How will you react when you’re let down?

chrislema-face

grace-perfection

RE: WP Engine & iThemes

The other day an excellent comparison of hosting providers was published. In it, my current hosting provider – WP Engine – scored less well than it might have in the past. It scored less well than others. In the end, it didn't shine as bright as I am sure they wanted to, or as much as I had hoped they would have.

A couple of days ago my friends at iThemes released a big update to a security plugin. While it was improved in many ways, there were a few bugs that caused some negative reviews. It scored less well than it had in the past.

This raises a question – but not a question for them.

The question it raises has nothing to do with WP Engine and how they'll face their growing pain. It has nothing to do with iThemes and how they'll navigate the next update or release of any of their plugins.

No, the question is for me. And, I think, for you.

I remember when John Grisham, of The Firm, A Time to Kill and Pelican Brief fame, published a non-mystery. For a brief moment I considered hating him. I mean, you wait a year or two for a good legal thriller and end up with a Christmas book (Skipping Christmas).

And you can guess the result, right?

It scored less well than others in his past. It scored less well than other books published at the same time. And it didn't shine as bright as the publishers hoped for (they called it a modern A Christmas Carol).

Guess what?

We all try things. We all work at stuff that doesn't come out perfectly. And even though we want everything to work out better than ever before, it doesn't always do that.

Right now WP Engine is working to get better.
Right now iThemes is working to get better.
Right now (I hope), Grisham is working on another legal thriller.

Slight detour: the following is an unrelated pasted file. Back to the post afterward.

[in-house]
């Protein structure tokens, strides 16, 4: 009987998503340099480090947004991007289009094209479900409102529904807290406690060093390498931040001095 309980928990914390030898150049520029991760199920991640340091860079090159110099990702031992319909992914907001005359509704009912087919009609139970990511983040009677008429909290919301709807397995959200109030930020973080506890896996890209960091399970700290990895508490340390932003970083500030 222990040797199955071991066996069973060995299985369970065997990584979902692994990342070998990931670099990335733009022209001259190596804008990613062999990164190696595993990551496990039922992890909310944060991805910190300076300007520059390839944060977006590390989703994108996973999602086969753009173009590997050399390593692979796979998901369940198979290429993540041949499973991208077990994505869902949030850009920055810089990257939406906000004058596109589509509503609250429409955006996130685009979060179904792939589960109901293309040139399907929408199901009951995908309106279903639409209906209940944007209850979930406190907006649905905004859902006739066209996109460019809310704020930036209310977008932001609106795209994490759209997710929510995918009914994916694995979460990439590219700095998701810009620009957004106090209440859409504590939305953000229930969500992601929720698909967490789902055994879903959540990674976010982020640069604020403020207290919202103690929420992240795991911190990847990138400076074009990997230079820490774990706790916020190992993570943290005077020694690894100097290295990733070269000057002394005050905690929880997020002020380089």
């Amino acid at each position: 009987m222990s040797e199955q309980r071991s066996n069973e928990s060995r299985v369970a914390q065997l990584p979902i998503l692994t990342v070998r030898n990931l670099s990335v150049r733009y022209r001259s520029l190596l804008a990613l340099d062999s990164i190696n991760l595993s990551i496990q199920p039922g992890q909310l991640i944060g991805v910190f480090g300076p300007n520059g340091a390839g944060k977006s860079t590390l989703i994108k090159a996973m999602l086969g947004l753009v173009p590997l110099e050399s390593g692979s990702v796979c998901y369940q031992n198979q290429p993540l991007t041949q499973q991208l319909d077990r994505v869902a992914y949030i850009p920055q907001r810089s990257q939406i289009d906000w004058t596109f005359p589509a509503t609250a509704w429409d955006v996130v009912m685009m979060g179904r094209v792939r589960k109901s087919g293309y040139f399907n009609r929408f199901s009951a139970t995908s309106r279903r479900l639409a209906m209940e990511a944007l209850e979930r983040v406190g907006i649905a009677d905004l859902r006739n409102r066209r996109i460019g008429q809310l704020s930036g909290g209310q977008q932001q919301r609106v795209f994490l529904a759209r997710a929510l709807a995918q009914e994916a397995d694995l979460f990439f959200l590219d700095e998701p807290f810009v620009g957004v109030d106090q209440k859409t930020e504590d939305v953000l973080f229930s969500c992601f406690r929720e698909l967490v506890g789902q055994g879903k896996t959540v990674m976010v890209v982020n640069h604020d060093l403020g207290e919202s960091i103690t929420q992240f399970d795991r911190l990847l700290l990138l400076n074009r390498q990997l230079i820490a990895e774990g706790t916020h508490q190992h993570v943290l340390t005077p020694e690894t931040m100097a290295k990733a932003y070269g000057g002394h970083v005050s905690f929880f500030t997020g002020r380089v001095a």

But this isn't about them. There are no questions for them that aren't predictable:

  1. Did you want to deliver anything less than excellence? No.
  2. Are you working hard to delight current and future customers? Yes.
  3. Do you care that we want the best from you? Absolutely.

See, those questions are boring. Because they're predictable.

No, the real question isn't about them. It's a question for me. And for you.

What will you do, and how will you react, when something disappoints you?

I know you'll tell me it's different – that my comparison of a $5 book, an $80 plugin, and hosting that can cost you $99/month isn't useful.

But that's because you're looking in the wrong direction. You're looking at them.

And right now I'm asking myself (and maybe you), to look into the mirror and look at ourselves.

How will we react when we're disappointed? How do we interact with anything less than perfect?

  • Do we go looking to switch? To change?
  • To shift over to something else that is better? Cheaper? Faster?
  • Do we write angry notes or scathing blog posts?
  • Do we speak negatively in a way that hurts others?

Or do we embrace the reality that we can all acknowledge from our own stories?

We're all far from perfect

No one and nothing can be put on that scale for evaluation. That in the end, we would rather be known for grace.

I don't know about you, but I know something about me. I know I've been the recipient of countless amounts of grace from others who weren't exacting in their evaluation of my performance.

And I know that I'm a parent raising two children who need to learn that I value grace more than perfection.

So when they watch me, and they always are, I choose grace.

Grace with my hosting provider.
Grace with plugin providers.
Grace with my favorite authors.

And grace with you. I choose grace.
And I hope you will too.

About Chris Lema

Chris Lema has been working with WordPress since 2005. Over the years he's been a blogger, a speaker at WordCamps, a coach for WordPress product companies, and the founder of the conference for WordPress business owners, called CaboPress. Today he's the VP of Products at Liquid Web, where he manages the world's first managed platform for WooCommerce stores.

Chris Lema

Chris Lema has been working with WordPress since 2005. Over the years he's been a blogger, a speaker at WordCamps, a coach for WordPress product companies, and the founder of the conference for WordPress business owners, called CaboPress. Today he's the VP of Products at Liquid Web, where he manages the world's first managed platform for WooCommerce stores.

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